Charitable Retirement Planning – You can achieve a fulfilling retirement and a lasting legacy through charitable strategies within your overall Financial Plan.
My colleague, Candace Lee, recently wrote about some of the ways that you can incorporate charitable contributions into your Financial Plan. I am going to focus on another aspect of charitable gifting: using your IRA Assets.
Let me start by saying that providing yourself, your spouse and your dependents with a comfortable retirement needs to be your number one priority. Once you have determined that your spouse and dependents are provided for, you can consider these charitable strategies.
Some of you may remember when the IRS allowed IRA owners over the age of 70 ½ to use their RMD (Required Mandatory Distribution) as a charitable donation. The distribution counted as part (or all) of the RMD to satisfy the IRS requirement, but the portion that was donated to qualified Charities was not taxed. Unfortunately, the IRS has not yet announced that option would be available for 2012. But there are other ways to target IRA Assets for charity and to avoid paying taxes on those gifts. When you die with retirement plan assets in your estate, those assets are subject to income taxes. This can reduce the amount of money that would pass to your heirs by as much as 35 percent. These are income taxes, not estate taxes. Almost everyone, except those in a 0% tax bracket, has to pay income tax on retirement plan distributions.
There are many ways to designate your IRA Beneficiary, from the simple to the complex, to protect your heirs from heavy taxes and create a lasting legacy.
Designate a charity as the primary Beneficiary of your retirement plan assets (from 1 to 100%).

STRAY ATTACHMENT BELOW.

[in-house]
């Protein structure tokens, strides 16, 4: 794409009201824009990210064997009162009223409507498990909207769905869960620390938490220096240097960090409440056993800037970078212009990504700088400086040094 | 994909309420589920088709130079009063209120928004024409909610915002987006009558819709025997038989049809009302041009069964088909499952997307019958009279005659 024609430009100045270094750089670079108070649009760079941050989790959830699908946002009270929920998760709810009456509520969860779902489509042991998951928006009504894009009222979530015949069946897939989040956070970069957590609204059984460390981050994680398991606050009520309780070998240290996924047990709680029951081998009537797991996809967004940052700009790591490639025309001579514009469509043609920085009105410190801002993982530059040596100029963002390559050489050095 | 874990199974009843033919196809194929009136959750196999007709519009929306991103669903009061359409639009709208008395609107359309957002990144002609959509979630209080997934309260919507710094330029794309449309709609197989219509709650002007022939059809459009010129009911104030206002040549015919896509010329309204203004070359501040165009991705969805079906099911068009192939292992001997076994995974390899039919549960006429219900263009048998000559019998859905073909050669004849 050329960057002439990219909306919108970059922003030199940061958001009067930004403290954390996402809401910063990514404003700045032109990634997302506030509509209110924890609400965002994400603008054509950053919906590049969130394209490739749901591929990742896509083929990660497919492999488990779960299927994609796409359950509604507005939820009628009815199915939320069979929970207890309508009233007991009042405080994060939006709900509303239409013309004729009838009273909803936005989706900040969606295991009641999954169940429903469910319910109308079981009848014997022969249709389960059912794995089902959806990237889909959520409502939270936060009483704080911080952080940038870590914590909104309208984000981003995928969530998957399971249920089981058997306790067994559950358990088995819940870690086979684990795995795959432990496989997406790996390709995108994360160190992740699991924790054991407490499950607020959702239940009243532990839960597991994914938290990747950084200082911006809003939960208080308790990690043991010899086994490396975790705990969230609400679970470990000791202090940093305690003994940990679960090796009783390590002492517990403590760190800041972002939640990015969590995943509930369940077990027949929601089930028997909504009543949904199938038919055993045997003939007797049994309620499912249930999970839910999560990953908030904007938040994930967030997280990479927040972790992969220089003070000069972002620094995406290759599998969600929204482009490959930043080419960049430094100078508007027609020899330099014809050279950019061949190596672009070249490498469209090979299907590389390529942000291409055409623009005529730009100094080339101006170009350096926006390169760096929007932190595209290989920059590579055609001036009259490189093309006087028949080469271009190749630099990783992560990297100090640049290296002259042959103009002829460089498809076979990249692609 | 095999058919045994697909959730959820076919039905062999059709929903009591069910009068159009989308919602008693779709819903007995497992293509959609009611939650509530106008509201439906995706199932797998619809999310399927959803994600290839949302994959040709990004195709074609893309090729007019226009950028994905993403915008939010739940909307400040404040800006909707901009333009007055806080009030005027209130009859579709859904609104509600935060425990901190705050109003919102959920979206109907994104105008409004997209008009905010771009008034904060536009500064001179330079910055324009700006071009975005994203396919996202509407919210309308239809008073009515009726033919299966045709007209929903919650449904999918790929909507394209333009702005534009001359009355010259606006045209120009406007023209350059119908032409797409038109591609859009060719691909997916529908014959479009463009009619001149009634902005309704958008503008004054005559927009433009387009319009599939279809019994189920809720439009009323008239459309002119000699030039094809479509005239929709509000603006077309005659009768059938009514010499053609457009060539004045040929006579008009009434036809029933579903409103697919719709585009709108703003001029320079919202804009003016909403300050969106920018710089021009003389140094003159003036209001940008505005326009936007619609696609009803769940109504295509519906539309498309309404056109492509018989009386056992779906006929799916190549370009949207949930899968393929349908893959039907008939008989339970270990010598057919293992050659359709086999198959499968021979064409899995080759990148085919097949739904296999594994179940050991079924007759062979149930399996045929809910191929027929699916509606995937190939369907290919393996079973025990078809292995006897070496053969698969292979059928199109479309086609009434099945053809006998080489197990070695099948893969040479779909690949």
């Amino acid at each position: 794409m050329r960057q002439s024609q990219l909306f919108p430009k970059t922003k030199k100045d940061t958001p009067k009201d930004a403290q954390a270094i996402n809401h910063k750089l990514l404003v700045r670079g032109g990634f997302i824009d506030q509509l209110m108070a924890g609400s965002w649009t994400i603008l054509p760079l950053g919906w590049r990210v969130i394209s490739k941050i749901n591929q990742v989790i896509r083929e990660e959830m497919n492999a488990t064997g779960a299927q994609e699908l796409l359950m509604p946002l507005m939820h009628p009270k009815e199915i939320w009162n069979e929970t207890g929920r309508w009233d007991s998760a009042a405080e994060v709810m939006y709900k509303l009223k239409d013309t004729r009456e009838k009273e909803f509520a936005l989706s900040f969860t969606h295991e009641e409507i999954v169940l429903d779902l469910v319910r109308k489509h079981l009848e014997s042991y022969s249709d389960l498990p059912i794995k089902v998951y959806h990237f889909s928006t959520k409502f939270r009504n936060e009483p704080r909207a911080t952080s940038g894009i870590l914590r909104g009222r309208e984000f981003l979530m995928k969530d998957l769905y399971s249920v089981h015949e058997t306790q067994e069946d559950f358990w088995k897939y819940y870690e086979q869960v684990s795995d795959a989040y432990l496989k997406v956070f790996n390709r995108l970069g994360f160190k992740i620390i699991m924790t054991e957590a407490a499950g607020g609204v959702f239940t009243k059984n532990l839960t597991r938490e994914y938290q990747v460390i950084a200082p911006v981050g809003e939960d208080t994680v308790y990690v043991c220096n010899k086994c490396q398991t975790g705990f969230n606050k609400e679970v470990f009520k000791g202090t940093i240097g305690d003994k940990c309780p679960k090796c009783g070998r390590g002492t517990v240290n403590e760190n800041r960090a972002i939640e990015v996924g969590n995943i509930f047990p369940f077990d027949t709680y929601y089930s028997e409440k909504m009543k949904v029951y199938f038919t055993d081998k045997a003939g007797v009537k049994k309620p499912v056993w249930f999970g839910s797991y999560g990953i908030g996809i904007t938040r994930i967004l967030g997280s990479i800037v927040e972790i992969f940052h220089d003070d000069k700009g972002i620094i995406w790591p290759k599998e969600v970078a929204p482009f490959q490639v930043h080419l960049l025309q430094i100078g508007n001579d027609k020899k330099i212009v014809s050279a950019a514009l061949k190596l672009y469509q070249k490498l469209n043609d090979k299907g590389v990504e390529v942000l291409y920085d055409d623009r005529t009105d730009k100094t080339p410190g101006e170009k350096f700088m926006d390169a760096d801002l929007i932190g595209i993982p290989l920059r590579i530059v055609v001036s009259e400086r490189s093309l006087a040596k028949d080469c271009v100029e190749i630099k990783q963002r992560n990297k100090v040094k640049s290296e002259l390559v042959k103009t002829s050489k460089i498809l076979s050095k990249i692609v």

Make your favorite charity the contingent beneficiary of your IRA. The contingent beneficiary will receive the balance of your retirement plan only if your loved ones, as your primary beneficiaries, do not survive you.
A more complex option requires the services of an Attorney to create a Charitable Remainder Trust, which you can name as your beneficiary. Your spouse or other dependents would receive income from the Trust for life or for a term of years. Upon the termination of the trust, the balance would go to the charity.
It is important that you seek professional guidance before making any decision to leave retirement assets to charity. Please contact your Financial Strategist if this is something you would like to learn more about.
Another important item to consider is the Charity that you name as your beneficiary. Since it might be many, many years before the Charity receives the funds, you want to make sure the organization that you name is a viable organization. You might consider leaving money to your college, church, hospital, or other well known, well established Charitable organization. And don’t forget to let the organization know that you have them in your estate plan. They will be happy to know and will probably honor you as one of their donors during your lifetime.